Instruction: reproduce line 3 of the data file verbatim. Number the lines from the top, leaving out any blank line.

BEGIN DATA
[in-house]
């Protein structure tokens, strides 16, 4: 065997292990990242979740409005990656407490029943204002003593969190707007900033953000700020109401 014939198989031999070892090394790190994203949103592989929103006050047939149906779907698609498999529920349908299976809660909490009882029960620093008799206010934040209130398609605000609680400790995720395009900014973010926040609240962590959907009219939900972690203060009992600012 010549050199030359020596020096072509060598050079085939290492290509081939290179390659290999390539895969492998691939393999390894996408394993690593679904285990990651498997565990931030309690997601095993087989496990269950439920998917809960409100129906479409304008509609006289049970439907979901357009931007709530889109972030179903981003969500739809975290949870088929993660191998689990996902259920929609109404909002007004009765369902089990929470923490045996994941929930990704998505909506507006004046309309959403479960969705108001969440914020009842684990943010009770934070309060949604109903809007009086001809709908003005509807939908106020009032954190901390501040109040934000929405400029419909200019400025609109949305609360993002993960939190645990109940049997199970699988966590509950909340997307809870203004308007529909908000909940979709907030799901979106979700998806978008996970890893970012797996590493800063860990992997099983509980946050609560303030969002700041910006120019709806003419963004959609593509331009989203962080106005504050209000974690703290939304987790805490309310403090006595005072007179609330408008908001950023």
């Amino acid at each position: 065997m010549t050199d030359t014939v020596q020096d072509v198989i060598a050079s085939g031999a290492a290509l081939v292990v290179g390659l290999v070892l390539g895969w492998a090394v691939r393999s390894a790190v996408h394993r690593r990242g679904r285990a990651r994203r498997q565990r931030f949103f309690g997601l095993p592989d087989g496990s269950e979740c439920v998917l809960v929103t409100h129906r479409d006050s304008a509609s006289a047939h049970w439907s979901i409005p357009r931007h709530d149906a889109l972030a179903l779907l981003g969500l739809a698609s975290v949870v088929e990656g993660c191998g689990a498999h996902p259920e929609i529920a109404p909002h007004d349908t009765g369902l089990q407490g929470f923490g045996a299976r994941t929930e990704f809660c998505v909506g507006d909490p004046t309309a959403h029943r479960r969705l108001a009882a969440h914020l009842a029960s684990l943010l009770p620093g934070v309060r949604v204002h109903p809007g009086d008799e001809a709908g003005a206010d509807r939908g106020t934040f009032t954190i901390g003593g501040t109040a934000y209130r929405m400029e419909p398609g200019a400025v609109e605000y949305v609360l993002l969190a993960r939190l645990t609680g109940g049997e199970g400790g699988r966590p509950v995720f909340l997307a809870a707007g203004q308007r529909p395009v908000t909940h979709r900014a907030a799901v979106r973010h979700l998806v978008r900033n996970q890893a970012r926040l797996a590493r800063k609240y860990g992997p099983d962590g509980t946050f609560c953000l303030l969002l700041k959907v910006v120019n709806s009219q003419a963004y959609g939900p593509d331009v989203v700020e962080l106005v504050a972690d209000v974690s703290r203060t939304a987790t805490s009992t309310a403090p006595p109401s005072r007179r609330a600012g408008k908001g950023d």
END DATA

């Amino acid at each position: 065997m010549t050199d030359t014939v020596q020096d072509v198989i060598a050079s085939g031999a290492a290509l081939v292990v290179g390659l290999v070892l390539g895969w492998a090394v691939r393999s390894a790190v996408h394993r690593r990242g679904r285990a990651r994203r498997q565990r931030f949103f309690g997601l095993p592989d087989g496990s269950e979740c439920v998917l809960v929103t409100h129906r479409d006050s304008a509609s006289a047939h049970w439907s979901i409005p357009r931007h709530d149906a889109l972030a179903l779907l981003g969500l739809a698609s975290v949870v088929e990656g993660c191998g689990a498999h996902p259920e929609i529920a109404p909002h007004d349908t009765g369902l089990q407490g929470f923490g045996a299976r994941t929930e990704f809660c998505v909506g507006d909490p004046t309309a959403h029943r479960r969705l108001a009882a969440h914020l009842a029960s684990l943010l009770p620093g934070v309060r949604v204002h109903p809007g009086d008799e001809a709908g003005a206010d509807r939908g106020t934040f009032t954190i901390g003593g501040t109040a934000y209130r929405m400029e419909p398609g200019a400025v609109e605000y949305v609360l993002l969190a993960r939190l645990t609680g109940g049997e199970g400790g699988r966590p509950v995720f909340l997307a809870a707007g203004q308007r529909p395009v908000t909940h979709r900014a907030a799901v979106r973010h979700l998806v978008r900033n996970q890893a970012r926040l797996a590493r800063k609240y860990g992997p099983d962590g509980t946050f609560c953000l303030l969002l700041k959907v910006v120019n709806s009219q003419a963004y959609g939900p593509d331009v989203v700020e962080l106005v504050a972690d209000v974690s703290r203060t939304a987790t805490s009992t309310a403090p006595p109401s005072r007179r609330a600012g408008k908001g950023d």